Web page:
Death of a Busybody by George Bellairs is a book that I’ve had for some time and I just realised last week that for some reason I hadn’t read it, I usually read these British Library Crime Classics as soon as I get them. George Bellairs was the nom de plume of Harold Blundell a bank manager in Heywood, Rochdale.
Miss Tither lives in the village of Hilary Magna and she sees it as her duty to keep all the villagers on the straight and narrow. It’s presumed that she spends her time creeping around in the dark, keeking in at windows, gathering information on her neighbours, with a view to haranging them about any perceived misdemeanours, almost always of the sexual kind. Don’t go courting in the woods when she’s around as she’ll be demanding that you and your ‘click’ get married, and handing you a religious tract! As you can imagine she’s a very unpopular woman, so when she ends up dead, obviously murdered, there’s no obvious culprit.
Enter Inspector Littlejohn of Scotland Yard. He has been a bit of a countryman in the past and he understands the ways of a small village and the sometimes oddly matched couples. This book is a lot more than a simple murder mystery and for me it’s always a big plus that the original victim is so nasty as to be almost deserving of their end.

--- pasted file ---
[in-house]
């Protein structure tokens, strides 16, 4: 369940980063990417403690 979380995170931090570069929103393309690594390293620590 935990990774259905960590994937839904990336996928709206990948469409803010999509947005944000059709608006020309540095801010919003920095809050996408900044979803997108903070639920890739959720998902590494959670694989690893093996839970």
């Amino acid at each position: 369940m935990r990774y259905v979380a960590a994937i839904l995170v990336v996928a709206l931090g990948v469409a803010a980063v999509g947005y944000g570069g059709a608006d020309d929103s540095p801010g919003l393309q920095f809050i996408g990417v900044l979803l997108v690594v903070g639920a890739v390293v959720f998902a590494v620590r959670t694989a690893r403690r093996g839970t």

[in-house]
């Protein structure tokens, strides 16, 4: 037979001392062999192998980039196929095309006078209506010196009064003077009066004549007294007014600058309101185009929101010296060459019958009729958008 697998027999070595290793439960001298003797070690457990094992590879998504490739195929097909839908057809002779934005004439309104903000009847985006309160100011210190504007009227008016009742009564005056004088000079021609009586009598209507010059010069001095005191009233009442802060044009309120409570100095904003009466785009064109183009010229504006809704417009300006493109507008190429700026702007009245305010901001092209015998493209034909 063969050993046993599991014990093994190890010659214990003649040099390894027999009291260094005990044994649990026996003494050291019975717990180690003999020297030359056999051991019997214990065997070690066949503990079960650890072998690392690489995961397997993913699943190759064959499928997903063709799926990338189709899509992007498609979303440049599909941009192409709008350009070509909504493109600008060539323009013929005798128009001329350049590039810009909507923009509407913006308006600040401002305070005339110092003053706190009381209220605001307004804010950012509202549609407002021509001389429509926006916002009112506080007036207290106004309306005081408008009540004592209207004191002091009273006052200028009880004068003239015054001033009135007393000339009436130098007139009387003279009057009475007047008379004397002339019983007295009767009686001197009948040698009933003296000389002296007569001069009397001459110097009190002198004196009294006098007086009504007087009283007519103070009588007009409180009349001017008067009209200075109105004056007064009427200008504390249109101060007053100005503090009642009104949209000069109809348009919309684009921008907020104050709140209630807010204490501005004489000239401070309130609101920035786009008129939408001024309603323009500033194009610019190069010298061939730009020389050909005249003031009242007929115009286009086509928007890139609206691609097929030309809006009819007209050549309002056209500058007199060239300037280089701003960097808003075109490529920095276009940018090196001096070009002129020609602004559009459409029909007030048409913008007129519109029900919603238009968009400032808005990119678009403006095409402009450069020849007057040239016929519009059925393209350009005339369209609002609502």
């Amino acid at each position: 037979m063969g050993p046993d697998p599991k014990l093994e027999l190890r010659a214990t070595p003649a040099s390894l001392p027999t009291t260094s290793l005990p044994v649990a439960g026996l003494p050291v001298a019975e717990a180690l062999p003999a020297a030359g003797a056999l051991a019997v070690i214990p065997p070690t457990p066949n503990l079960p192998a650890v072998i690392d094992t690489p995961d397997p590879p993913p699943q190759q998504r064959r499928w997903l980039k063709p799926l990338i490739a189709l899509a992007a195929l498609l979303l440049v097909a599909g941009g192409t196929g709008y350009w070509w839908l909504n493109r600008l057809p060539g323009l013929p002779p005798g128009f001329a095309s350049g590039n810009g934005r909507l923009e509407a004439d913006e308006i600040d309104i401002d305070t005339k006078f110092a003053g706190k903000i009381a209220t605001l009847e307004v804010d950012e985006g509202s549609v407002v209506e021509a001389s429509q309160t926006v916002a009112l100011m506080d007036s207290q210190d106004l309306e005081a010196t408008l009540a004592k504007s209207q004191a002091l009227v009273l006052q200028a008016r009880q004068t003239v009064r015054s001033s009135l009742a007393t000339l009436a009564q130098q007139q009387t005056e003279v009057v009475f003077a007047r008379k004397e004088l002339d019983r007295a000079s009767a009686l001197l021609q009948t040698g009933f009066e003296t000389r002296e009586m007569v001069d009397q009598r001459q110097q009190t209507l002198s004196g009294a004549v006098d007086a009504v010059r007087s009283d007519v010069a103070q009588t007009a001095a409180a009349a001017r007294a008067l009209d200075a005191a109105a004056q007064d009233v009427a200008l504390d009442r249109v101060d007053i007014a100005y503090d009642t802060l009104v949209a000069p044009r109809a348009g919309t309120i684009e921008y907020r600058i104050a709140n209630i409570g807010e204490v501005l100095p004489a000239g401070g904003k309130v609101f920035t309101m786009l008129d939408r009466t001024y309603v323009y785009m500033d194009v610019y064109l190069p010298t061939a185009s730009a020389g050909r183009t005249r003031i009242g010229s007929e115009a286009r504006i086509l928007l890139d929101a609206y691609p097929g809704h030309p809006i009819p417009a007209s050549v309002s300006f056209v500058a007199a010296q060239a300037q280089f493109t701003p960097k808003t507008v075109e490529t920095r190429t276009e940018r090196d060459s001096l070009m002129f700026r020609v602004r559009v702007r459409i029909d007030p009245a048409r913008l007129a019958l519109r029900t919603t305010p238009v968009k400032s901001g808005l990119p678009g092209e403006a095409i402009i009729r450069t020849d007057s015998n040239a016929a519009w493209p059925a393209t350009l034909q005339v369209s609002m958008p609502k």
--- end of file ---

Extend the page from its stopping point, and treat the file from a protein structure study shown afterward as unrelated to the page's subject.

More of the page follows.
The book was first published in 1942 but there’s not an awful lot of the wartime ambience in it. In fact there is a very popular tearoom mentioned, a place where ‘ladies lunch’ and the descriptions of all the (unlikely) wonderful goodies available to eat there did make me think of those lists of almost certainly unobtainable edibles that pop up in many books of those rationed days, such as the Enid Blyton midnight feasts and the C.S. Lewis Narnia books with groaning tables full of food, and of course not forgetting someone selling their soul for some Turkish Delight! I suppose if you couldn’t obtain the goodies to eat the next best thing is to dream up that you can have them, wishful thinking.